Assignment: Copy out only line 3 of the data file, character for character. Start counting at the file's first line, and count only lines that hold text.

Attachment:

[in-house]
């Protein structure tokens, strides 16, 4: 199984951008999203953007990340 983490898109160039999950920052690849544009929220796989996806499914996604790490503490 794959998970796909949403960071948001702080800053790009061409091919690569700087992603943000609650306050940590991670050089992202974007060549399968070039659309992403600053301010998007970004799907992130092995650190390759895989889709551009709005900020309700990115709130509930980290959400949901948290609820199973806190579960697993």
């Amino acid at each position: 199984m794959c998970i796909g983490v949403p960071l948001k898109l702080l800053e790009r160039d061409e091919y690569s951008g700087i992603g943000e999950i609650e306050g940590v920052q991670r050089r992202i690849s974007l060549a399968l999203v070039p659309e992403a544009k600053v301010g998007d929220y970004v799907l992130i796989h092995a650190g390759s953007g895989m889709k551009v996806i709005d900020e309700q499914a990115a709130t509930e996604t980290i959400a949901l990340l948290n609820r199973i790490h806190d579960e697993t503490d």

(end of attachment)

């Amino acid at each position: 199984m794959c998970i796909g983490v949403p960071l948001k898109l702080l800053e790009r160039d061409e091919y690569s951008g700087i992603g943000e999950i609650e306050g940590v920052q991670r050089r992202i690849s974007l060549a399968l999203v070039p659309e992403a544009k600053v301010g998007d929220y970004v799907l992130i796989h092995a650190g390759s953007g895989m889709k551009v996806i709005d900020e309700q499914a990115a709130t509930e996604t980290i959400a949901l990340l948290n609820r199973i790490h806190d579960e697993t503490d």